Sundance 2016 Review: CHRISTINE, A Report On The Art Of Self-Destruction

Performance>Perfection>Breakdown.

No. That's not right. Run the film again. What do we see: A woman in her late twenties, dark hair, big eyes, tall; walking down the halls of a TV station. Take the splicer to the footage. Chop it in... More »
By Ben Umstead   
  

Sundance 2016 Review: OPERATION AVALANCHE, For The Love Of Cinema

There is a lure to the film camera that is almost primal. It draws you in, ever closer, a potent combo of machine and magic. Pressed against your ear, your cheek, the click-whir miracle of celluloid is god calling you... More »
By Ben Umstead   
  

Slamdance 2016 Review: MAD Finds The Humor In Sadness

Robert G. Putka has built up a smart and sharp filmography of shorts over the last half decade, emphasizing rich, rude and raw performances, deriving his drama and comedy with character first. MAD, his feature debut, is as charming as... More »
By Ben Umstead   
  

Review: LOST IN MUNICH, A French Parrot In The Czech Republic

As the year 2015 drew to a conclusion, Czech film critics had to do their homework to round up domestic titles suitable for annual awards bearing their name. (The awards ceremony will be held on January 23). Out of... More »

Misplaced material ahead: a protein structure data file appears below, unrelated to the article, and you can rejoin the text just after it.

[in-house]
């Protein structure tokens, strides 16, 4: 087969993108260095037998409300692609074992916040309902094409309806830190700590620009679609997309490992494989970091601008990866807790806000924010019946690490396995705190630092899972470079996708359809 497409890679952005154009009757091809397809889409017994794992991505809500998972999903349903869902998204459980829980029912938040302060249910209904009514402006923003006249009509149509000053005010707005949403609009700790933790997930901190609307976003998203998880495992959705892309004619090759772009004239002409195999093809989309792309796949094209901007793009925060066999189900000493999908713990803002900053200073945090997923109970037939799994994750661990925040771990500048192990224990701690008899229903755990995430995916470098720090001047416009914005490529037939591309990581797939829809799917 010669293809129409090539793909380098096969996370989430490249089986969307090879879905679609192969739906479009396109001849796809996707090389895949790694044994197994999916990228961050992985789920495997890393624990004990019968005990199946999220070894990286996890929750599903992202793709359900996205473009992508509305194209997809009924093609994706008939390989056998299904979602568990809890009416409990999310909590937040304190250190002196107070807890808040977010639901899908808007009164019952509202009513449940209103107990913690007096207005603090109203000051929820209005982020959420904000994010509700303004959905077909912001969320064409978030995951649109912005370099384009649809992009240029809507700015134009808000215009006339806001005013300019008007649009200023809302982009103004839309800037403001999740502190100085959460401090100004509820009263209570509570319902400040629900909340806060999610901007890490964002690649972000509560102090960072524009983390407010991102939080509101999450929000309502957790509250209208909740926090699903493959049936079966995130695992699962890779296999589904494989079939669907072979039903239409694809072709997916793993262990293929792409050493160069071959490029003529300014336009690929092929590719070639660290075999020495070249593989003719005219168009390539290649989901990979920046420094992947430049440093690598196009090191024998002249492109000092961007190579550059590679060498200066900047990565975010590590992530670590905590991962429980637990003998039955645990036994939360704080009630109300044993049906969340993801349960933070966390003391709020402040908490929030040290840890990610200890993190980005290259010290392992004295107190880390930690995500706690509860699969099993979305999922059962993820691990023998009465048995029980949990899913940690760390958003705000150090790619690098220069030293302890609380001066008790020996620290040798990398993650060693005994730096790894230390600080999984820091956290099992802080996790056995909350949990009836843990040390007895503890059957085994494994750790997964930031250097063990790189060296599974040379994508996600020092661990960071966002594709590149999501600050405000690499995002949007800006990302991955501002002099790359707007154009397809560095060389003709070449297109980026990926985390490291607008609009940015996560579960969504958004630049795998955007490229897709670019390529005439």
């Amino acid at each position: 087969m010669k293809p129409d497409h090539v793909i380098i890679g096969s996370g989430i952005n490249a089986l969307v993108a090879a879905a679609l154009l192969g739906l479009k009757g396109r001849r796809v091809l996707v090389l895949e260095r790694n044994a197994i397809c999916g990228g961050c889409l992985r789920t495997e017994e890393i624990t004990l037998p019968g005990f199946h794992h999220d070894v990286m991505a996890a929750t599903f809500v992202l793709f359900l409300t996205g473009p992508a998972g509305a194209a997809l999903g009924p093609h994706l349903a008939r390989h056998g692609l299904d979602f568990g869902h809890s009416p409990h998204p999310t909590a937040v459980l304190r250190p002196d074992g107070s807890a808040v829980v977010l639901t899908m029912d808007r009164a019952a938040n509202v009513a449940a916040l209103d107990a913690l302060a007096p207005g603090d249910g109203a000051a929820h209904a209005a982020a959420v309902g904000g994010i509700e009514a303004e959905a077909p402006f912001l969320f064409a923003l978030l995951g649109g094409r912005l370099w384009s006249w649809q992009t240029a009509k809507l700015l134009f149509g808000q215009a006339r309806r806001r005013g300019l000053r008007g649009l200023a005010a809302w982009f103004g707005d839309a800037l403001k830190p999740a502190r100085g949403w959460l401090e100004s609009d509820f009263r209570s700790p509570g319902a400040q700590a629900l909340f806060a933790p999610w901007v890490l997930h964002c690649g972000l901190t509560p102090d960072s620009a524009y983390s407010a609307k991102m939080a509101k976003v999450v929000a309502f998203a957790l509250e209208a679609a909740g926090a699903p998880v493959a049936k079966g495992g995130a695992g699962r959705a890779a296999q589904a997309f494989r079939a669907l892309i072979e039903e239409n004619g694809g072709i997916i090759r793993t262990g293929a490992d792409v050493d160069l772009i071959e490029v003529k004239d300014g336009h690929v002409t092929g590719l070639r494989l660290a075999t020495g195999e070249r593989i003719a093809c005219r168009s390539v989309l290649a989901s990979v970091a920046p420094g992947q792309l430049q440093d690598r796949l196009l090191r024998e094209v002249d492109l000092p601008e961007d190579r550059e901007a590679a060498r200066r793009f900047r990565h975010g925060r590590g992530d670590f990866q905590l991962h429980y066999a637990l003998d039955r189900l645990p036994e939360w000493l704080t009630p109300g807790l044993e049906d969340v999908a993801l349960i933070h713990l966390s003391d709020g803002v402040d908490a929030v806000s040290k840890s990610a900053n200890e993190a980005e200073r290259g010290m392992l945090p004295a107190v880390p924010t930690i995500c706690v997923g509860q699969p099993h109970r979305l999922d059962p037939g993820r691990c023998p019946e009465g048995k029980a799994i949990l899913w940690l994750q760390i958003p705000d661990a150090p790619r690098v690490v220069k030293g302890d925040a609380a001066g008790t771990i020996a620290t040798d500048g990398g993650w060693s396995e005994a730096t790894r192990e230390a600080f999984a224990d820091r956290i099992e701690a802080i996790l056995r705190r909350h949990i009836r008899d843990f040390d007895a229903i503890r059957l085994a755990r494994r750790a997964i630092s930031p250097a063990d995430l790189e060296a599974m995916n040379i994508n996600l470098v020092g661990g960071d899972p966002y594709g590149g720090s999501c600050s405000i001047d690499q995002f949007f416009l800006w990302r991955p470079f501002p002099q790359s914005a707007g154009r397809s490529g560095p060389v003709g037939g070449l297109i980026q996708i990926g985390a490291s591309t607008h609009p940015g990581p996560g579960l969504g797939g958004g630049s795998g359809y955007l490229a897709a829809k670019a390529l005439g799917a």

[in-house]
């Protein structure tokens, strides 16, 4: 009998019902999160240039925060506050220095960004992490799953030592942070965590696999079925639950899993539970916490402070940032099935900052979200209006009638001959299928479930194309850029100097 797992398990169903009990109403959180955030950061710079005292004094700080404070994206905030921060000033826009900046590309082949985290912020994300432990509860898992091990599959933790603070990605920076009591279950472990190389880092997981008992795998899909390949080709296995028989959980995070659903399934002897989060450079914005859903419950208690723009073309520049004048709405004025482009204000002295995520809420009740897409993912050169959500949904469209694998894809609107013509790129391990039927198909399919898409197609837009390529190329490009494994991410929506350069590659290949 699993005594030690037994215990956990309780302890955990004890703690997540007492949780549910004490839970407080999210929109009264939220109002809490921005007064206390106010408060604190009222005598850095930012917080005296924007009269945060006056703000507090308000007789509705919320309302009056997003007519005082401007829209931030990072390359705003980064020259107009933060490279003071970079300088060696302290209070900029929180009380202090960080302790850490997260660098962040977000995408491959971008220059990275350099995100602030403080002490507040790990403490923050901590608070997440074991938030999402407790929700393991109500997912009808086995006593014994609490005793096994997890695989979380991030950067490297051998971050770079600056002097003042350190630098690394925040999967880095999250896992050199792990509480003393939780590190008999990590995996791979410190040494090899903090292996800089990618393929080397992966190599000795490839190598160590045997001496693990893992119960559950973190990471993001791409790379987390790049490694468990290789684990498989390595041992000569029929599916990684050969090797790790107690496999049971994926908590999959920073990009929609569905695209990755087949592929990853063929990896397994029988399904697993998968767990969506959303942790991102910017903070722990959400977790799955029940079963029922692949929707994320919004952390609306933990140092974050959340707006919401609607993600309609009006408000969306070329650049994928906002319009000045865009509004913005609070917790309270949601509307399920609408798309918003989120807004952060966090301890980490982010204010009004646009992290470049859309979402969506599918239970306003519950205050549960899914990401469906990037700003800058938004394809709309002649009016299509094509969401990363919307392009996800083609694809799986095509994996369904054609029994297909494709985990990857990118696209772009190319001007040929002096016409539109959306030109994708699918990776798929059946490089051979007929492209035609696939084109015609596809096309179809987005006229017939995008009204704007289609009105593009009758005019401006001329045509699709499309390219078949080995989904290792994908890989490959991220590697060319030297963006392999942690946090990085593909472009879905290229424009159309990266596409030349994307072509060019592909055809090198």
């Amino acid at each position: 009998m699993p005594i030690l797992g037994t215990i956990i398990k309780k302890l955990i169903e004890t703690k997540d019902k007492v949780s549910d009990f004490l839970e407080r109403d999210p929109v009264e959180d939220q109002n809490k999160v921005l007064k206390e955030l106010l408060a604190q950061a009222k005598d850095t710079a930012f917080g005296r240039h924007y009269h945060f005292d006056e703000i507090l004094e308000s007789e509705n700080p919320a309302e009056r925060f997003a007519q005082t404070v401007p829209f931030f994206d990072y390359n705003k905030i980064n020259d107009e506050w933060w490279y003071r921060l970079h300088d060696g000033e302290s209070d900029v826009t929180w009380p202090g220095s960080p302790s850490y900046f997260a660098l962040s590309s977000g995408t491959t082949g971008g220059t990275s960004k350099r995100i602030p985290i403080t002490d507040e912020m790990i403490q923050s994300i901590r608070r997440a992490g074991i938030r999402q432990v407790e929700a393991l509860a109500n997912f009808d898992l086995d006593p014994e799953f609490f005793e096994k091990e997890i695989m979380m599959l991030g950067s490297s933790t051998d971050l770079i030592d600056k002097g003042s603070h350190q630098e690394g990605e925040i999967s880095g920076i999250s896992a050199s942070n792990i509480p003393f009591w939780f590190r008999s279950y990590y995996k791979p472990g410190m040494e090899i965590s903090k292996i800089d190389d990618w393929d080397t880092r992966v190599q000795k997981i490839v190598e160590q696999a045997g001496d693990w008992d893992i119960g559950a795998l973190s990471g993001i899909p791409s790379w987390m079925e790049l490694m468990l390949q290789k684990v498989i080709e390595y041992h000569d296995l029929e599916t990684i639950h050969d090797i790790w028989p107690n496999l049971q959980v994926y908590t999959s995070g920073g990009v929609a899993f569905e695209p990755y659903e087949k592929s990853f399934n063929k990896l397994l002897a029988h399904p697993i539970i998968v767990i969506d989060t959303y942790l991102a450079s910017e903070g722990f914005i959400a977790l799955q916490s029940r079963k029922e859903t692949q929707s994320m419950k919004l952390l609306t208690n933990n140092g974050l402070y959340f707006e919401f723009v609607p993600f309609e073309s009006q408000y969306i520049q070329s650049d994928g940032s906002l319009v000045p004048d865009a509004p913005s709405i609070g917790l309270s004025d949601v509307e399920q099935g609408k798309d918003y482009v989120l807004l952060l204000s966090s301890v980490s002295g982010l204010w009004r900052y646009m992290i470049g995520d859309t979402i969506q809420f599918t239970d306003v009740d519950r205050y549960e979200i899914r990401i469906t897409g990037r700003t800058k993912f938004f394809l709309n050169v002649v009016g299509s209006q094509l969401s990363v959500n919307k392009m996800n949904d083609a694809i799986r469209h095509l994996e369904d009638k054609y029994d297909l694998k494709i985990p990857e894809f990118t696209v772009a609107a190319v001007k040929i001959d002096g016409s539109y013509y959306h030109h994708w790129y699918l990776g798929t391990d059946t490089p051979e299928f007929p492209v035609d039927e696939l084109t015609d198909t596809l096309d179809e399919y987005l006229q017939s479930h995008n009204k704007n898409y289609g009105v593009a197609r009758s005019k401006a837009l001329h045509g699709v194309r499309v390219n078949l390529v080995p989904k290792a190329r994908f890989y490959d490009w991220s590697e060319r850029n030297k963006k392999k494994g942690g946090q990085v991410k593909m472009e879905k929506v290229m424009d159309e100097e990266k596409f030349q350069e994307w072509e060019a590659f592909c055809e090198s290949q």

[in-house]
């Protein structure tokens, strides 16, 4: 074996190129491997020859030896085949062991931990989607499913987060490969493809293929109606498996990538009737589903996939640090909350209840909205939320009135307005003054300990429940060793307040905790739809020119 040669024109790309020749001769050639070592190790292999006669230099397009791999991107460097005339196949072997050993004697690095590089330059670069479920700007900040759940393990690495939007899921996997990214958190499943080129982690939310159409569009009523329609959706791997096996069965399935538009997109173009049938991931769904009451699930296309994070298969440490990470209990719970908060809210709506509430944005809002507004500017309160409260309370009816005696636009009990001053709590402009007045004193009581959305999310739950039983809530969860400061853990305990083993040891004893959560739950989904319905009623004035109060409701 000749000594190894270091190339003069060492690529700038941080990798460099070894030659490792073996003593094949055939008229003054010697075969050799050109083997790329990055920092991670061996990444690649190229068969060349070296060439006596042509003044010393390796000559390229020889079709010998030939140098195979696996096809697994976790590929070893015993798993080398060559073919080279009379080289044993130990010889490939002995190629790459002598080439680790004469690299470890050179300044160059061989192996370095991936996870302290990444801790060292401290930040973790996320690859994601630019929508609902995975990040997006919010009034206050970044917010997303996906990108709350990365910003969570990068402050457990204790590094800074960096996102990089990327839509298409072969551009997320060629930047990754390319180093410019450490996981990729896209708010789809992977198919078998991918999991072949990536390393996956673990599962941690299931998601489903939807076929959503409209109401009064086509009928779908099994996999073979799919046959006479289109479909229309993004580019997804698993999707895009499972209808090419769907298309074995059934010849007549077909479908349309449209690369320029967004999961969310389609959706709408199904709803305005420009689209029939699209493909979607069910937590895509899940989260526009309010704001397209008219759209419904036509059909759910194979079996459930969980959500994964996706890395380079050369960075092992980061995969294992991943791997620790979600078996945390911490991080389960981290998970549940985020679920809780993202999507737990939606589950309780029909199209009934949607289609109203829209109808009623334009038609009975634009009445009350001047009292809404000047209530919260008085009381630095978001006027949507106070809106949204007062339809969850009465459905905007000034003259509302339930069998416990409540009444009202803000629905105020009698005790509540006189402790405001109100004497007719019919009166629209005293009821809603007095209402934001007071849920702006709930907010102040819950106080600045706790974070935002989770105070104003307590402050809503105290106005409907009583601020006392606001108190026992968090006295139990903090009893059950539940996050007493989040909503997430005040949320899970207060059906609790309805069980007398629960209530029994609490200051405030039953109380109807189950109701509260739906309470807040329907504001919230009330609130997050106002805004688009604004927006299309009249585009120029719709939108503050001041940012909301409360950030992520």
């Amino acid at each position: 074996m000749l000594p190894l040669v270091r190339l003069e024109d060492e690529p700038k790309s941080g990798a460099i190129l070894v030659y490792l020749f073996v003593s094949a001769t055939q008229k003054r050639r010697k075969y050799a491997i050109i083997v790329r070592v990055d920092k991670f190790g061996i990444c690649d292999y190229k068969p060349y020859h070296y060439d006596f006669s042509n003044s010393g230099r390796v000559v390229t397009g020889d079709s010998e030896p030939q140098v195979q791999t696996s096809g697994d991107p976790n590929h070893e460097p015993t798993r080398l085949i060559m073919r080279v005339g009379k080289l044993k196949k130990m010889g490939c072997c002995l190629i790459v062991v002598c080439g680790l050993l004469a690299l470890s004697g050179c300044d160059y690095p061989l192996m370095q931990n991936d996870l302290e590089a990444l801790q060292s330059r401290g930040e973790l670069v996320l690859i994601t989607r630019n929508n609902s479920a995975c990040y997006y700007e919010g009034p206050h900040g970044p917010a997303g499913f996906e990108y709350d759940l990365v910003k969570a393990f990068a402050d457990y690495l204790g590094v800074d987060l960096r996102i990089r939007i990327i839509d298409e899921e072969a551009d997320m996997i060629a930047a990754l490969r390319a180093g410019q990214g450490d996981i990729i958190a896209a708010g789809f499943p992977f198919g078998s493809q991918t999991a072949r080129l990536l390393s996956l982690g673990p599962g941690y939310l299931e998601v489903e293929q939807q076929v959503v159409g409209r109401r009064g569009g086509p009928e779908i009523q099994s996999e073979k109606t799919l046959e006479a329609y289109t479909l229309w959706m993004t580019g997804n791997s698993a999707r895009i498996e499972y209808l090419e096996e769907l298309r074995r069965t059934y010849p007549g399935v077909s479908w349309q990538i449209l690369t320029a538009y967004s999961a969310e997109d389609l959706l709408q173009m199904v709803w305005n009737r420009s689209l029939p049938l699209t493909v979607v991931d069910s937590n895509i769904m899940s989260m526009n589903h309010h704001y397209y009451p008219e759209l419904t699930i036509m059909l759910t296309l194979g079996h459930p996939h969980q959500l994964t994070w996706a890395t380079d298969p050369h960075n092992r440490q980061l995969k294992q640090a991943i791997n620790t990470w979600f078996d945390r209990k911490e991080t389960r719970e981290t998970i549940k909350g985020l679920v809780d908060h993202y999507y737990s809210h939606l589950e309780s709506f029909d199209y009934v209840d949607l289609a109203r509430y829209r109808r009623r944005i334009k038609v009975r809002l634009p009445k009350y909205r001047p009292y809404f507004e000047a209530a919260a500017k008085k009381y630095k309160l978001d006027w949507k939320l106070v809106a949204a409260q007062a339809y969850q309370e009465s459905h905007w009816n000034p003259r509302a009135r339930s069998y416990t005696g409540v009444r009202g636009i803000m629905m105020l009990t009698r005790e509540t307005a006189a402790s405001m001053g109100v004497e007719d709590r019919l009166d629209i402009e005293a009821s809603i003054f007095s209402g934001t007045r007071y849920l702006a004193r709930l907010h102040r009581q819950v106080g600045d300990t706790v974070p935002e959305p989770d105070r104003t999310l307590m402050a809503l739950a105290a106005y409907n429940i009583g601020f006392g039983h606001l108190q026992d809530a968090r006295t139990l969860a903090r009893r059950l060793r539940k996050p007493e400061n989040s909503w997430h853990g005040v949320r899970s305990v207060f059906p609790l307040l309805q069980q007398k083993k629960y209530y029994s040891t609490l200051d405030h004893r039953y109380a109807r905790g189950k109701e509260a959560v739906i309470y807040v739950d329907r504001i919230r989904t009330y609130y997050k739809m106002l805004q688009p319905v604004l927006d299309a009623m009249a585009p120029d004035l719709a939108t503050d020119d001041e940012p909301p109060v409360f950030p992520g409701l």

By Martin Kudlac   
  

Review: AFERIM!, Angry And Rough, A Must-See Ride In Romania

For over a decade Romanian Cinema has produced many breathtakingly great films, and directors such as Cristi Puiu, Corneliu Porumboiu, Cristian Mungiu and Călin Peter Netzer have gained international recognition, becoming household names in world cinema. The usual term of... More »
  

Review: IP MAN 3, The Legendary Teacher Returns In Fine Form

In Ip Man 3, Donnie Yen returns for another outing as legendary martial arts instructor Ip Man. Still under the direction of Wilson Yip, the newest installment trades Sammo Hung for Yuen Wo-ping as action choreographer, ensuring that the extended... More »
By Peter Martin   
  

Review: BLEAK STREET, True Crime Turned Into A Visually Striking Dark Carnival

Bleak Street, the very appropriately named new film from veteran Mexican director Arturo Ripstein, is ripped from the headlines, much like the TV show "Law and Order." Inspired by the double murder of two dwarf men who were popular luchadores... More »